Anticipatory Computing

predictive-analytics1 There's no denying that the world is spinning at a precarious speed. 90% of the world's data has been created in the past two years alone.  Just several years before that, the term "Big Data" was shrouded in obscurity and ambiguity. Now numerous Big Data mining techniques have been discovered, explored, exploited, and evolved upon. Companies now have to struggle to stand out from the masses that have undertaken Big Data initiatives.

What's Next?

There's a new hot phrase in the data universe: "predictive analysis." It used to be limited simply to certain forward- thinking companies like Amazon who could suggest products to you based on the data of your past purchases. Now, predictive analytics and algorithms, called "anticipatory computing" are gaining traction.

Foursquare, for example, is using predictive models to revolutionize their location-monitoring/management business model. Now, your Foursquare application doesn't just tell you where you are, but also tells you where to go with personalized notifications based on previous behavioral patterns. It can generate push notifications detailing everything from what recommended restaurants are nearby to what items on your To-Do List can be completed within your vicinity.

Amazon has just filed for an "anticipatory shipping" patent, a system based on predictive algorithms that allows them to package, label, and prepare for shipping certain products that they think you will need- perhaps before even you know yourself.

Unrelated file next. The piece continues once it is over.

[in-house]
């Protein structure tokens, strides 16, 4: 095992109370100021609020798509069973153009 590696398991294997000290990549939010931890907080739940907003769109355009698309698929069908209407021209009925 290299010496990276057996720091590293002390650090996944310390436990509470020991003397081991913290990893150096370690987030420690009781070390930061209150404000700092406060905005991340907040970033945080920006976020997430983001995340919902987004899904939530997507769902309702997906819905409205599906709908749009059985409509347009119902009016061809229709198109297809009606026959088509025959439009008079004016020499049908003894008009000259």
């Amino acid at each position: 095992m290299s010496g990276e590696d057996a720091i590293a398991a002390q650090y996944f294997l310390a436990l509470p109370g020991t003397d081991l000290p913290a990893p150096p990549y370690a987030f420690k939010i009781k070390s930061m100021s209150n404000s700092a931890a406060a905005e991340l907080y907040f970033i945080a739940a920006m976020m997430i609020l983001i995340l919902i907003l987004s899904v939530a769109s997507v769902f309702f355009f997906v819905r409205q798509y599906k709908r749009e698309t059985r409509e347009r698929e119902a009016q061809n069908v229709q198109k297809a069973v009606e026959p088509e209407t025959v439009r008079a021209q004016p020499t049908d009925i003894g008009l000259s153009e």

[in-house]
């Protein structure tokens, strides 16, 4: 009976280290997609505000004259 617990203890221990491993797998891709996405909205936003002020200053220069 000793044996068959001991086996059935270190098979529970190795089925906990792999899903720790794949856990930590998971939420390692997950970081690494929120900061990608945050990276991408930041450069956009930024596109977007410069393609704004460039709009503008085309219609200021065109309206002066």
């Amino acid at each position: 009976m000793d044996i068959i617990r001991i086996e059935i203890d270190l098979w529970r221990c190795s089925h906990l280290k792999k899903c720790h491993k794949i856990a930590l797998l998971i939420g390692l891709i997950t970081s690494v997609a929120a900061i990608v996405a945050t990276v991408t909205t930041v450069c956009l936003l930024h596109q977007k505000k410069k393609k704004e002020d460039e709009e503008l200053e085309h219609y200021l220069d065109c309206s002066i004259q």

Expect Labs has created an iPad application called MindMeld that listens in on your conference calls and feeds you real-time information relevant to the subjects that you're talking about. For example, if you're video-calling with your colleagues and you're discussing a future meeting with a big client, the application will feed all of you relevant information in real-time about the company such as their Wikipedia page, their publicly available financial data, etc.

How Did This Happen?

The internet of things has led to this. The combination of embedded sensors, location-tracking systems, wearable devices, and smart homes/offices has allowed us to aggregate enough data about ourselves that its analysis is perfectly capable of predicting our future behaviors.

All of this likely sounds useful but creepy, and the good news is that on a personal level your participation is entirely your choice. You can try out the new Foursquare features and love them, or you can accept that they're just not for you. The point is not to drown your world in technology- it's to give you the option to make your smart device an extension of your own mind combined with the intelligence of the universe of available data.



Captain Dash